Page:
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Teddy’s Tales: Dogs Trust

Last week, there was a motley collection of pooches ensconsed among the plump cushions and soft lighting of the downstairs bar at Mayfair private members’ club George. While smart drinks were mixed, a Labrador, a Dachshund, a Spaniel, a Samoyed and assorted others kept laps warm and feet company as their owners listened to Clarissa Baldwin OBE, talk about her forty year involvement with Dogs Trust. While remaining a trustee, she will be stepping down as CEO of Britain’s largest dog welfare charity at the end of this week.
Baldwin talked us through her career, liberally scattering anecdotes. In 1978, when she was asked to come up with something that would emphasize the responsibility of dog ownership, she sat down with ‘a glass or two of wine’ and coined the memorable phrase; “A dog is for life, not just for Christmas”. This is a woman who gets things done, and with a certain style.
The charity has taken on more and varied programmes, work that goes further than the yearly care of around 17,000 stray and abandoned dogs. Dogs Trust is known for re-homing dogs. It also neuters and micro-chips them (and famously ‘never puts a healthy dog down’). For the past nineteen years, Dogs Trust has also run the Hope Project which helps dogs whose owners are homeless or in housing crisis, providing free preventative veterinary care and advice. The Freedom Project provides pet fostering for those who are fleeing domestic violence in shelters that will not accept pets. The Lets with Pets scheme works with the letting industry and dog owners who are facing housing problems because their landlords won’t allow pets.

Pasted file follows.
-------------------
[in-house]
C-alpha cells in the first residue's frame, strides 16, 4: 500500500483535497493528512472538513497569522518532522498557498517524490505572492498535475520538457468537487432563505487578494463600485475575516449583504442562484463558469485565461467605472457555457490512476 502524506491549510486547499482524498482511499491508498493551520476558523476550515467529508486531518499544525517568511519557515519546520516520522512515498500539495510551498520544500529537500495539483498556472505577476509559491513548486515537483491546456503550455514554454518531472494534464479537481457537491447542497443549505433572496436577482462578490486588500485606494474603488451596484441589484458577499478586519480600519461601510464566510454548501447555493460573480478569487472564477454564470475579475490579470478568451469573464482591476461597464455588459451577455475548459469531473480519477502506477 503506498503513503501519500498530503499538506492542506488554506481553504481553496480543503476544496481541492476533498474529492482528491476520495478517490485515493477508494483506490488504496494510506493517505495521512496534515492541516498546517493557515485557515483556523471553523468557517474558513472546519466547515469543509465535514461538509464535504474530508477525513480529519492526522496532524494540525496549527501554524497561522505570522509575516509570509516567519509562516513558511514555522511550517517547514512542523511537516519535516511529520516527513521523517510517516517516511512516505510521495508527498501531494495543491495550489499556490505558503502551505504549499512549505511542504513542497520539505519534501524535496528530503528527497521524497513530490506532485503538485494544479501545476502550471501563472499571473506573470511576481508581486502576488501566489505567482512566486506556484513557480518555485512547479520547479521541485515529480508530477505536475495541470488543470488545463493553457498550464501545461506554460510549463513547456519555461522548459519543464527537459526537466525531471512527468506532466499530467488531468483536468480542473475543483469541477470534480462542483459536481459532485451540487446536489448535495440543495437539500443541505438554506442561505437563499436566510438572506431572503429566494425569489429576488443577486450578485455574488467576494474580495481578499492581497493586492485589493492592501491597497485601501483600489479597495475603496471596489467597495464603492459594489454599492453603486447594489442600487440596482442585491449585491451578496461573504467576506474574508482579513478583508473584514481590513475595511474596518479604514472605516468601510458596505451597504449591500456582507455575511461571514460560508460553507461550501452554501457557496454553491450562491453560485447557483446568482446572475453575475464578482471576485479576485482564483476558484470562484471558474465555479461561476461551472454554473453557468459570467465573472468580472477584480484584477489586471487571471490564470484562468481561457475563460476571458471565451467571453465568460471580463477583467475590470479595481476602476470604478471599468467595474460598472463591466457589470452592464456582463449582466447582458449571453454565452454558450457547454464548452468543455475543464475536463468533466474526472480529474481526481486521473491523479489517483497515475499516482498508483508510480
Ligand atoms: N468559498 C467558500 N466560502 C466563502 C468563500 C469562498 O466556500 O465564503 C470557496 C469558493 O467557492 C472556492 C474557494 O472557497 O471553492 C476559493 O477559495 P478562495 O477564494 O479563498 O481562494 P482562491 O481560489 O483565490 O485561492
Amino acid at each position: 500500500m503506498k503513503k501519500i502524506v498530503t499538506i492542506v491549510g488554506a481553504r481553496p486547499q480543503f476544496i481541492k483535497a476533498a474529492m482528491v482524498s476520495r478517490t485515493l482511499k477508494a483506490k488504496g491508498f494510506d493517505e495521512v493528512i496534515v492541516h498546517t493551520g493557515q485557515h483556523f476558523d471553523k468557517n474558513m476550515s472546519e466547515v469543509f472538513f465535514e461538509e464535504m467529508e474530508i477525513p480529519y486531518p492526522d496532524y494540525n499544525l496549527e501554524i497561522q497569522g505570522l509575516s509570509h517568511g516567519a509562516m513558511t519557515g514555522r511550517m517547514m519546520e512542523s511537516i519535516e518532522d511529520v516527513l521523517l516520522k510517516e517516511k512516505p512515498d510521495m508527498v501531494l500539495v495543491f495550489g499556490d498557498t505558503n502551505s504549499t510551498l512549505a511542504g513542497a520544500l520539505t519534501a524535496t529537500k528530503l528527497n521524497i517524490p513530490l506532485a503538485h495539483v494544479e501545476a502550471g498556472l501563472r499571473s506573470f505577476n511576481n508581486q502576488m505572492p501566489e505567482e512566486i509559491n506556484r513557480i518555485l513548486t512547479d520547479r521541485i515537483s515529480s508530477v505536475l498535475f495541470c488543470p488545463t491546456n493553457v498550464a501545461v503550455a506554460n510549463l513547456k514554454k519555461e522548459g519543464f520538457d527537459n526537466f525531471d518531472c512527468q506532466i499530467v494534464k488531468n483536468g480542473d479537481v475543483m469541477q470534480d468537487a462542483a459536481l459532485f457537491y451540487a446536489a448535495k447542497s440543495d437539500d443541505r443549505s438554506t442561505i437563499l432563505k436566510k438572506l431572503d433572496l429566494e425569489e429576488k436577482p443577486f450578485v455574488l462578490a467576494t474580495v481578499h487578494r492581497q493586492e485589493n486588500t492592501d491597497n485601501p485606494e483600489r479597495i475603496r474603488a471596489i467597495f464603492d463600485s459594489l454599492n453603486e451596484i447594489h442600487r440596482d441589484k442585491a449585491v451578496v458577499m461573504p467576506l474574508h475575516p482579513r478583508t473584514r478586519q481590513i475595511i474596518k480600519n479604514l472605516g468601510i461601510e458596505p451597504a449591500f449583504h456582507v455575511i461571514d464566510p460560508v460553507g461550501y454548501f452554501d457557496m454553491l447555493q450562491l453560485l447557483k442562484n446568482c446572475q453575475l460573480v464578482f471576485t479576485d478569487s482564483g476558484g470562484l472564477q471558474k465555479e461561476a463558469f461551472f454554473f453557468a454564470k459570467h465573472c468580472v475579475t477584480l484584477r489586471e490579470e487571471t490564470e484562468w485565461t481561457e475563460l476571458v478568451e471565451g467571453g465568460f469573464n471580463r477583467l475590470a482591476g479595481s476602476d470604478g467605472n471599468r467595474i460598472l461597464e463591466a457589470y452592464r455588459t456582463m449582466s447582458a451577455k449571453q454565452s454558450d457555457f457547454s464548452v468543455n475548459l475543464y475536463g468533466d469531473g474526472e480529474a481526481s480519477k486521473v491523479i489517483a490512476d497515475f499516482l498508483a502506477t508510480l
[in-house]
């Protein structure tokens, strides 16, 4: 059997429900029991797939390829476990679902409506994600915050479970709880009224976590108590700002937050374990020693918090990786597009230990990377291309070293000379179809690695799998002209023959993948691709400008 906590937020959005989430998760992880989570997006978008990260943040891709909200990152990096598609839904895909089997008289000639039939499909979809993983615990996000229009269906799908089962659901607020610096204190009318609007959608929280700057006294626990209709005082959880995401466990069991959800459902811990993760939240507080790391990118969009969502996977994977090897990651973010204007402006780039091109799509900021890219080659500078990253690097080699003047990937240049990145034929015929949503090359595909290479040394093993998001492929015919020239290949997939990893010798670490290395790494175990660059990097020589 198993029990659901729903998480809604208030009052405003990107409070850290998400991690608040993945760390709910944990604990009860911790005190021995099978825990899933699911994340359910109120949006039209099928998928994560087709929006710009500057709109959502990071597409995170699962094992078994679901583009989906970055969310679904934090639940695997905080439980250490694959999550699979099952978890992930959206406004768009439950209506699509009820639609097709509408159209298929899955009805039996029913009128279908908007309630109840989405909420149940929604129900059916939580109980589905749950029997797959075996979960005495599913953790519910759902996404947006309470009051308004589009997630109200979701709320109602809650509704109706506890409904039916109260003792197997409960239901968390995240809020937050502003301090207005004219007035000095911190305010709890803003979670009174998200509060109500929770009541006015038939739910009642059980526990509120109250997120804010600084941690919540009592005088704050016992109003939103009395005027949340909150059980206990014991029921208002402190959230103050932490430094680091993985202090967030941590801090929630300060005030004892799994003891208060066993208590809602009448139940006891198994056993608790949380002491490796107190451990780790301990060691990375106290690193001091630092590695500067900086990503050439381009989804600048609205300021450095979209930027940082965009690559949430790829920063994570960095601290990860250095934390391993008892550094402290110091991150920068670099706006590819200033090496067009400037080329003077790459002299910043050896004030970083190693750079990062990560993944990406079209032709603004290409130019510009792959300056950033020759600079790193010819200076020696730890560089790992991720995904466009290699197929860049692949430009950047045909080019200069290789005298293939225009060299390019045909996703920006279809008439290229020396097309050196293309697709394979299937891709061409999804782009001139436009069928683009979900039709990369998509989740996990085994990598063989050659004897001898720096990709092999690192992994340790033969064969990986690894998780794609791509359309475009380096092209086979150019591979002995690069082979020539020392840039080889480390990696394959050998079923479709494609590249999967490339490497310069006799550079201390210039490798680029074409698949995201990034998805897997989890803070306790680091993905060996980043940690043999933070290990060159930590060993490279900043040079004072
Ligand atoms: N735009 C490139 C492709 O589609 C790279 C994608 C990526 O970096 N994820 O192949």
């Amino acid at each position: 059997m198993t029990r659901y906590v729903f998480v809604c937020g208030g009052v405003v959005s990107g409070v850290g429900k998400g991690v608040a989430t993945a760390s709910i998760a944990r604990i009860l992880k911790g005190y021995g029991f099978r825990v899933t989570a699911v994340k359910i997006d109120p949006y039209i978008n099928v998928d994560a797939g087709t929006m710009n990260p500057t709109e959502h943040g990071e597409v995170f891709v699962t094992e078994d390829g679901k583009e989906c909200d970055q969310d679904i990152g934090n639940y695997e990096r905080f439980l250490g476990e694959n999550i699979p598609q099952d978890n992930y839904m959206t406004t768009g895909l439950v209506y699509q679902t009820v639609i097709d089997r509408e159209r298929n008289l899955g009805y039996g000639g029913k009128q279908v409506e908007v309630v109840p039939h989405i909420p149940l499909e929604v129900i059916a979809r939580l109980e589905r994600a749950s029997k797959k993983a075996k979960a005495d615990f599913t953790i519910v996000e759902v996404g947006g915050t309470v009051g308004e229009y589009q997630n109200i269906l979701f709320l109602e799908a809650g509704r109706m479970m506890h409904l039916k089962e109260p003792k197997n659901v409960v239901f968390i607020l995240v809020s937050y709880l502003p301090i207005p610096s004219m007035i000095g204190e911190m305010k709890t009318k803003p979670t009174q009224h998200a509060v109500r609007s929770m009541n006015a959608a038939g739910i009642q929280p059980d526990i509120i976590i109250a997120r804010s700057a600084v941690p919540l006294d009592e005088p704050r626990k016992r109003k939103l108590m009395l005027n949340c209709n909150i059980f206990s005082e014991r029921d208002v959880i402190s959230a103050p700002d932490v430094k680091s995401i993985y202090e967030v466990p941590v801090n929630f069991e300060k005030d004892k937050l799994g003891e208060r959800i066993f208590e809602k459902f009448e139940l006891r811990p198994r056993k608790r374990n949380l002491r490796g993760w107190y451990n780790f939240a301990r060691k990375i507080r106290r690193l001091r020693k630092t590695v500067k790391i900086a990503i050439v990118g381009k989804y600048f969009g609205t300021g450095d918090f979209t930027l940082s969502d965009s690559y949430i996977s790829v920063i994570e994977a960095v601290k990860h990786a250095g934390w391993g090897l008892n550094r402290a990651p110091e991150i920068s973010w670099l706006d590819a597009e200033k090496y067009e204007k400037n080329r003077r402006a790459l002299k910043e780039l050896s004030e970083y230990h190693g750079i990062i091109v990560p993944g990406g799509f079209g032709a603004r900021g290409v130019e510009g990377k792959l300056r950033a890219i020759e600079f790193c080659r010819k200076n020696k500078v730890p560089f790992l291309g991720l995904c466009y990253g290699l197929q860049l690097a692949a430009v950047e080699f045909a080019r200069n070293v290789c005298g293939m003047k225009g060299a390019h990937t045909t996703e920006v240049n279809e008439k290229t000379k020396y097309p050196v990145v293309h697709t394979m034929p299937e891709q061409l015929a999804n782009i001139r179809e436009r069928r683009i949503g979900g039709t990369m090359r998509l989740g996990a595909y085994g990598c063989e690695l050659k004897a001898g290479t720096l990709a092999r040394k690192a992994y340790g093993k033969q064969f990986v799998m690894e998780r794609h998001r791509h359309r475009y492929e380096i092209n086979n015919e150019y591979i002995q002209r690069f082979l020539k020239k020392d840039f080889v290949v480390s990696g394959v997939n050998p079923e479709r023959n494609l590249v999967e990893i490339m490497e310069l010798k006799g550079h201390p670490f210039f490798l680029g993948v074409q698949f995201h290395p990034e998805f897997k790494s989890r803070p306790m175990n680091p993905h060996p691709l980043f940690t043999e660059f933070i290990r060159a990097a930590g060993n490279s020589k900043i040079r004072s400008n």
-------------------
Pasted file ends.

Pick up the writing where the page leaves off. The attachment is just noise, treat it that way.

Lobbying and political campaigning are part of Dogs Trust work, advising government about legislation on micro-chipping, dog breeding, pet advertising, greyhounds, electric shock collars and taking action against abusive treatment of dogs across the world (I was unaware how much work Dogs Trust do overseas, working against the threat of rabies etc.) The list of work that Dogs Trust takes on is exhaustive and worthy of support.
“What is the one thing we can do to improve the lot of dogs?” I asked.
“Educate,” was Baldwin’s answer. “Make sure people get a dog for the right reasons, and make sure they know what, where and how to get a dog responsibly. Not at the click of a button over the Internet – that’s no way to buy a dog.” It follows that Dogs Trust educate the next generation of dog owners via schools programmes (since 2004 they have conducted over 25,900 school talks).
I would also hazard that another thing we can do to improve the lot of dogs is to support Dogs Trust. There are many ways to do that – by donation, by taking part in the Sponsor a Dog scheme, by supporting your local rehoming centre or you could start by snapping-up some of Fenella Smith for Dogs Trust ceramics or stationery. I particularly like the mixed mutts on the notelets, above.

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